The last thing to mull over before hitting the water is time of year. Most fish species really bulk up and put on the weight come late fall. This certainly applies to musky, walleye and bass. Northern pike, on the other hand, can be at their heftiest during the spring period, while the winter is advantageous for perch. Knowing when your target is at its heaviest is crucial for finding the biggest fish. (If a trophy musky is what you're after, the month of November is probably your best bet.) Plan your trip accordingly, and you shouldn't be disappointed.

Big Baits for Big Fish
Once you've found yourself on a lake, deciding what to throw can really make or break you. Trophy fish reside at the top of the food chain (for each of their respective species), and they attain these great weights from eating whatever they want. Tossing big lures to get their attention is the only way to go in my eyes.
For musky and pike, oversized body baits upwards of 14-inches are a necessity. For largies, throw the biggest and bulkiest flipping jigs or spinnerbaits you can find. For smallies the shape of footballs, six-inch topwaters should be the norm and not the exception. These are just examples, but you get my drift. Don't head out on the water with snack-size baits, basically hoping for the best. Show the fish you're serious, and give them something they can really chow down on.

The Worse the Weather the Better
We all like to fish in sunny, calm water conditions. Sad thing is, many of the trophy fish that swim prefer to move around and feed when the weather is at its worst. Rain, high winds and overcast skies is a musky or walleye's calling card. Most big fish that people encounter come when the elements are uncomfortable to say the least. And this is what divides the trophy hunter from the pleasure fisherman - in order to get those big fish in the boat, we'll fish in whatever weather it takes. No questions asked.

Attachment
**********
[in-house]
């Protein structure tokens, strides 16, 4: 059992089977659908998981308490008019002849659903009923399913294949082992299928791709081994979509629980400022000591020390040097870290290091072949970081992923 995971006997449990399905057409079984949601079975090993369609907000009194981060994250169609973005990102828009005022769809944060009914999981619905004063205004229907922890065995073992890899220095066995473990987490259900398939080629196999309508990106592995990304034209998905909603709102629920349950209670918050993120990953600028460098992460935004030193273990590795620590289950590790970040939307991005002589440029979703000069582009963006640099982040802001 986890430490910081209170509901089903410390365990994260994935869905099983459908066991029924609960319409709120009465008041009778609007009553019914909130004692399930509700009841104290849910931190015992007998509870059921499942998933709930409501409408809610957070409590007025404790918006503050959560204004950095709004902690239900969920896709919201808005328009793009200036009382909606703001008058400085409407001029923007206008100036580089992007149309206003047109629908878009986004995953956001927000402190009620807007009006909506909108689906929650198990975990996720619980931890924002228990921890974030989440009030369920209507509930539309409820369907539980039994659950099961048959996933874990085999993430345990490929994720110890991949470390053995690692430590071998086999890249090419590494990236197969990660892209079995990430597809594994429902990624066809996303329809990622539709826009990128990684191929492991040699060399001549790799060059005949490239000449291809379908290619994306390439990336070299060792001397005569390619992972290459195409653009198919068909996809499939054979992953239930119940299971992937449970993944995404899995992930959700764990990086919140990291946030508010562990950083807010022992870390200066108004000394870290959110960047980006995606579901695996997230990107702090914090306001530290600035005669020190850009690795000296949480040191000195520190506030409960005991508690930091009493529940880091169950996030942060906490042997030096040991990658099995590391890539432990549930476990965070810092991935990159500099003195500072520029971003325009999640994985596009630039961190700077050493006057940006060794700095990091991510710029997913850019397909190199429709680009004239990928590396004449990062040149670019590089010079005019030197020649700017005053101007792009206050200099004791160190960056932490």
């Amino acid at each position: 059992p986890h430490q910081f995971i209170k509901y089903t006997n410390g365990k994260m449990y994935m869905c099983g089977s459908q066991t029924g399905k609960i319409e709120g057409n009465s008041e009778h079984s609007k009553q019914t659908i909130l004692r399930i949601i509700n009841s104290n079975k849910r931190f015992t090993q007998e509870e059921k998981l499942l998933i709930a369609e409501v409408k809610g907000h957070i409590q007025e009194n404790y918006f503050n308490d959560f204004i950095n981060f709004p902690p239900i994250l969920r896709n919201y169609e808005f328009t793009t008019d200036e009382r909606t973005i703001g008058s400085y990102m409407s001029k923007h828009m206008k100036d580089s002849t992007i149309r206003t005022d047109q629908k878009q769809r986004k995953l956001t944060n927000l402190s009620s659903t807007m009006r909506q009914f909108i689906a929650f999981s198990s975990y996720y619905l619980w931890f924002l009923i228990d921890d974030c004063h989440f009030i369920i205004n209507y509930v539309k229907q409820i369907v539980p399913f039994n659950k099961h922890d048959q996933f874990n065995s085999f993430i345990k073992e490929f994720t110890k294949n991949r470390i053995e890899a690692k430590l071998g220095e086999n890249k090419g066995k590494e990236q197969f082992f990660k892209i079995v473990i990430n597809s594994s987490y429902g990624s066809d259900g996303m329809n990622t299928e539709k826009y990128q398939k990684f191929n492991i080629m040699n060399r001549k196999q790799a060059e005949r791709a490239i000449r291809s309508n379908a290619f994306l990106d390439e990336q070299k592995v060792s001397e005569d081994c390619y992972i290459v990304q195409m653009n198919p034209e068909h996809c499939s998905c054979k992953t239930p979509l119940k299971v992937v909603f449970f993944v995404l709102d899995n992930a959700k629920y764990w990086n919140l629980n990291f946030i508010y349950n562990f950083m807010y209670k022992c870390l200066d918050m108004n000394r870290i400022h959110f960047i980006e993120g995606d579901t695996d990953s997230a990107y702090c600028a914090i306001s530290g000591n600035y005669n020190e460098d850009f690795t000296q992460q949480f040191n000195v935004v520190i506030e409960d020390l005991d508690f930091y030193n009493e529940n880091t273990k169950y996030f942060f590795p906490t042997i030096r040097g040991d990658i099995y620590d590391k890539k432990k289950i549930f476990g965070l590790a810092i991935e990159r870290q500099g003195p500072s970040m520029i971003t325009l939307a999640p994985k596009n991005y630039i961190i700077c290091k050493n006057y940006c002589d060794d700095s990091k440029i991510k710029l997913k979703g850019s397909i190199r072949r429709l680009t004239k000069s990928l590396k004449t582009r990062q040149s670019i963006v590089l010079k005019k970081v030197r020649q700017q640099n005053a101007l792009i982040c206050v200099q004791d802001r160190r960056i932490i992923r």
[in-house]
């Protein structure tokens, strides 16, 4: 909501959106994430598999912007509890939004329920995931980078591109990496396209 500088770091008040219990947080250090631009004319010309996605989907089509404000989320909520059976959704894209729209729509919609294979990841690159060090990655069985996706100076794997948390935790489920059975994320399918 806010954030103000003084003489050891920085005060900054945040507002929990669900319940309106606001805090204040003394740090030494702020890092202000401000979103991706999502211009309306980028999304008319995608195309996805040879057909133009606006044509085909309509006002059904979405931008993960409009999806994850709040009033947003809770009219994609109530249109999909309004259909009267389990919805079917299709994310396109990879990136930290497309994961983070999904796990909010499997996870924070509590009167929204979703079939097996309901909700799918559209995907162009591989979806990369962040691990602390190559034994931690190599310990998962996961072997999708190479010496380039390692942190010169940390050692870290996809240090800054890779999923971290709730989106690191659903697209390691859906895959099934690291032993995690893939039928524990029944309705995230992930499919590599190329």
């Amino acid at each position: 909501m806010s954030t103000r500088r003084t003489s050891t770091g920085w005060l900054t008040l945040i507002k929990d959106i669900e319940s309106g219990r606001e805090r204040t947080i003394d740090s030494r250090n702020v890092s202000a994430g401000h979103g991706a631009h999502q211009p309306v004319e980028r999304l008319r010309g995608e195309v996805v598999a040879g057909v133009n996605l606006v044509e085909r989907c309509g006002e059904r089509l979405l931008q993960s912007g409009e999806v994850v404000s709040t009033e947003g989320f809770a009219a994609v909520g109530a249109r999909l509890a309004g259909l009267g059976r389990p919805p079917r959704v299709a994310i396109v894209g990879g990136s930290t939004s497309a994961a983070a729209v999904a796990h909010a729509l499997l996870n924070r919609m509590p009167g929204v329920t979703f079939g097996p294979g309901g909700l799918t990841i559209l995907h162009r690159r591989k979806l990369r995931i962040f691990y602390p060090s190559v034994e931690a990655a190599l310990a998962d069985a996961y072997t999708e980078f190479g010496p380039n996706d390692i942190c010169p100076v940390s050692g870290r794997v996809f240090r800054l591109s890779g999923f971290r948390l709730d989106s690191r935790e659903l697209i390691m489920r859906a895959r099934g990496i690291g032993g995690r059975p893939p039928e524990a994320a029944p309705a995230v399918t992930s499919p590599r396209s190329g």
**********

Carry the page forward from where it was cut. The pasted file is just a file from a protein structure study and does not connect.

Reliance on Equipment is Paramount
Trophy fish require stout gear that is of the highest quality. Dependable drags, high-test line and well-constructed rods will help put fish in the boat. This isn't the time for saving a few bucks.

Check line religiously, adjust drag accordingly and sharpen hooks on the hour, every hour. Believe me, failure to do so will end up being the one time a big fish decides to hit, and you'll be left with only a fish tale to tell your buddies.

Always bring a net when chasing the big boys. Even though you can lip those massive smallies and largemouth, a net slid under her is a sure-fire way to guarantee she gets in the boat.

Reliance on your body's equipment is also mandatory. Staying concentrated and focused on the game at hand is the mindset of a true trophy hunter. Look at each cast as being the one that you finally connect, and stay on your toes for when that hit eventually does come. When it does, you need to react with lightning fast speed to ensure that that fish ends up in the boat. A momentary lapse of judgment could spell disaster, especially if the biggest fish of your lifetime is about to strike your bait.

Going after trophy fish is a different sport in the world of angling. It requires a new found penchant and motivation, and the rewards are unlike any you've experienced in the past. September 20, 2005 marked the day that I landed my biggest largemouth bass, a six-pound trophy. This has taken me 16 years of serious fishing to accomplish. I was specifically chasing a big fish that week, and the results were well worth the effort. Putting a personal best in the boat is a high, and a definite stepping-stone until that next trophy fish is swung over the side of the boat.

Happy hunting to everyone…..and good luck in chasing that next world record that swims!